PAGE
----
They encouraged me to be more personable, smile from time to time like a normal person, allow my sense of humor to show a bit, and have the courage to be myself. After all, how could I expect to forge a genuine, trusting, connection with another human being without being more human-like myself? This might sound like common sense, but in practice, this was quite challenging for me to do.

Playfulness everywhere?

So, whether we’re:

educating a savvy audience about wine,

…inviting an audience to an upcoming performance,

…or motivating a class of middle schoolers to practice (a band teacher once set up a system in which students had to earn practice time, which led to students competing with each other for the right to practice more), how can we tap into our naturally playful side to enhance learning, engagement, connection, influence, problem solving, creativity, innovation, and more?

How can we embrace our playful side and make practicing more effective?

Score study more impactful?

Performing the same thing night after night after night after night after night more enjoyable?

Folding laundry more interesting?

Finding our misplaced car keys more fun?

Doing taxes more engaging?

Making the audience’s experience more of an adventure?

What are your favorite stories and examples of how fun and play have been used to foster positive behavior change?

photo credit: gumuz via photopin cc

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Comments

13 Responses

  1. I remember in college, when staying up late writing long papers, I would set out small piles of candies; M&M’s and the like. I could have one piece every 50 words. It definitely made the process faster and easier! I also make copies of the pieces I’m learning, and mark them up in bright colours.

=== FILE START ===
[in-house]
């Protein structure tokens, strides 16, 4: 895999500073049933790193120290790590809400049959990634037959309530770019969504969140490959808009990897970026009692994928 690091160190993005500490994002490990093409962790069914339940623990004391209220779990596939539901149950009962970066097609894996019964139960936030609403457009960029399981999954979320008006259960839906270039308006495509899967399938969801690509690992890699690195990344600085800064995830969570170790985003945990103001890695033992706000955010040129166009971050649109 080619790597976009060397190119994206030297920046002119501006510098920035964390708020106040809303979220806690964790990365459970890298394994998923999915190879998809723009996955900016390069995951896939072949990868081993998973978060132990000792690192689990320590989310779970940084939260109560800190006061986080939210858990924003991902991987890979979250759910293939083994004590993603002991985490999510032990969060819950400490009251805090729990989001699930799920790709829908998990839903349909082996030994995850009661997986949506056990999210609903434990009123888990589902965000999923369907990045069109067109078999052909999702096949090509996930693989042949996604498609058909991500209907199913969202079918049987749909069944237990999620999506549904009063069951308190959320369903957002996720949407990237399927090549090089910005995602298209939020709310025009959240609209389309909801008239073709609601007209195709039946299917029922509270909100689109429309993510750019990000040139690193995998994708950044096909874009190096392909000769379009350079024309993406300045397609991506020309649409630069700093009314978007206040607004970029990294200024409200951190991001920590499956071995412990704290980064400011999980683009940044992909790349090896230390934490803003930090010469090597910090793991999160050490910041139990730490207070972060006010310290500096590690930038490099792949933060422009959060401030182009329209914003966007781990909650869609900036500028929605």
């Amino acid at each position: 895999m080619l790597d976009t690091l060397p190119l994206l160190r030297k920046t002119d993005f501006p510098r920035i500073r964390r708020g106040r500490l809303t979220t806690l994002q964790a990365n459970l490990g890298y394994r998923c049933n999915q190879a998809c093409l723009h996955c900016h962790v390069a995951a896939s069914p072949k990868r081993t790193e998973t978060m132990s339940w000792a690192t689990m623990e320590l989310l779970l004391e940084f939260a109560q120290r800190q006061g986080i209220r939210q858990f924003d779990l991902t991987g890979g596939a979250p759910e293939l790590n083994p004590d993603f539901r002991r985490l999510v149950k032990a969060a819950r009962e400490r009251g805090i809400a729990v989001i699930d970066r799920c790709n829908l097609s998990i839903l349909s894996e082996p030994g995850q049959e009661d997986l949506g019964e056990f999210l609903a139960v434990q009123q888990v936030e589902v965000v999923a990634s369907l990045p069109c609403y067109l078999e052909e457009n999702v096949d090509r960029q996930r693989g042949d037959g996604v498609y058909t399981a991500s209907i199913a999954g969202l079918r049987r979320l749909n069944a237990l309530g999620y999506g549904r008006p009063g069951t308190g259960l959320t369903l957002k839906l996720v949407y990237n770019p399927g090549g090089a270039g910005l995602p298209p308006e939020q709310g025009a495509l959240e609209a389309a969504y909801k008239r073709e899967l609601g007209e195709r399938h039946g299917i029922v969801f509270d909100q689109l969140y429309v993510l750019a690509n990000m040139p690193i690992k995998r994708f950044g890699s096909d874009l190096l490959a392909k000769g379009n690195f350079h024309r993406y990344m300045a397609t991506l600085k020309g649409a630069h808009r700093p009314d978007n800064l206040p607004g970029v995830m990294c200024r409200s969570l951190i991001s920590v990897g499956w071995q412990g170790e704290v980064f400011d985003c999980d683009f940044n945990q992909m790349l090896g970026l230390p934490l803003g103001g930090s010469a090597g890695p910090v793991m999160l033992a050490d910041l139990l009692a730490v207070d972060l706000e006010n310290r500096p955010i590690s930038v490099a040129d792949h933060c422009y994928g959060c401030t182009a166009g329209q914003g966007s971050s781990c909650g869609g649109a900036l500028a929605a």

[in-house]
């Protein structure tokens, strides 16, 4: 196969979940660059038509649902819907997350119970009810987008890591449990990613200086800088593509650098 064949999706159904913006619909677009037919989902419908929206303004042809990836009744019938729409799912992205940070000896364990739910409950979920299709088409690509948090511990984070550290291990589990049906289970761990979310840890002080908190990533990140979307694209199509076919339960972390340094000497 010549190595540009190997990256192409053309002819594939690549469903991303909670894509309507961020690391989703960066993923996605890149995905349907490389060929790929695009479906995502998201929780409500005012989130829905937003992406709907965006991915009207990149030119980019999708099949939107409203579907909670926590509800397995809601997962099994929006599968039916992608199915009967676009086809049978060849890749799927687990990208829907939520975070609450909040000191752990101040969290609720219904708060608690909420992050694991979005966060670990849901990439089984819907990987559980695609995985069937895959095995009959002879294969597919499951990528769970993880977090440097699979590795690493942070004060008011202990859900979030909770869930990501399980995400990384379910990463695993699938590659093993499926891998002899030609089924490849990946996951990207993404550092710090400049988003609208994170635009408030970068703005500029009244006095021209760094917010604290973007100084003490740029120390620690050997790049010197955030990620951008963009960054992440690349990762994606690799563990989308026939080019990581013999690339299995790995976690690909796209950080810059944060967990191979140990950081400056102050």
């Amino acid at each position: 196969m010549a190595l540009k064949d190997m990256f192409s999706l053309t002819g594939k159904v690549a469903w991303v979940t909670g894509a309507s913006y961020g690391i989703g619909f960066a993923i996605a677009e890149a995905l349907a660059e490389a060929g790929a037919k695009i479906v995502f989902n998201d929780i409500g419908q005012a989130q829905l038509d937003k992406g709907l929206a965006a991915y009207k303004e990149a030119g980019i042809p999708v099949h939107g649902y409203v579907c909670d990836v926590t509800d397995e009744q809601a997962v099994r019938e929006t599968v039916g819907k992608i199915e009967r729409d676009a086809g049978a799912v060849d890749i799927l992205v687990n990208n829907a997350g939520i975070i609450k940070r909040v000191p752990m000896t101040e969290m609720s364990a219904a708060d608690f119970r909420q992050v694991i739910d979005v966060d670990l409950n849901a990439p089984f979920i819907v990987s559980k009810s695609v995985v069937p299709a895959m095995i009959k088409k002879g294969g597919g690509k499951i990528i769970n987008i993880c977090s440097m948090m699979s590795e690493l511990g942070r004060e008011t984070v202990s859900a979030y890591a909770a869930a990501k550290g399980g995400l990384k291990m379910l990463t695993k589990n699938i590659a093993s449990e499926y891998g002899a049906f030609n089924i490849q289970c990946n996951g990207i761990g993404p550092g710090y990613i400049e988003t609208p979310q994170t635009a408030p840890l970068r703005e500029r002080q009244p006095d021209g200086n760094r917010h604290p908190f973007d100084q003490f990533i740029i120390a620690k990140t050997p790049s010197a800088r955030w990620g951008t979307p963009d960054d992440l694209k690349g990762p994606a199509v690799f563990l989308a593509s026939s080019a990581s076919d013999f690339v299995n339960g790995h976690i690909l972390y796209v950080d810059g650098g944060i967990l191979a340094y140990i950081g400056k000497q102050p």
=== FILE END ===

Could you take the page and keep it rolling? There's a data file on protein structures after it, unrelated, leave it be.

I will have to do some brainstorming and find something similar for the technique work that I have to do, even if it drives me crazy.

  2. Air NZ has been doing silly videos for a while now. Definitely puts a few smiles on the faces for the flight ahead!

    http://www.youtube.com/watch?v=7-Mq9HAE62Y
    http://www.youtube.com/watch?v=cBlRbrB_Gnc
    http://www.youtube.com/watch?v=LnM7xuhzjWY

    But I also remember being told at highschool that when studying, to make associations with odd things or funny events helps you to remember facts, figures, names and dates for more easily. I don’t see why the same shouldn’t apply to learning music by heart? I’ll have to give it a go 🙂 But I know that when I’m playing in orchestra, if I’m having a good time and laughing, for example if the conductor is a bit of a joker, then things seem to go better musically as well.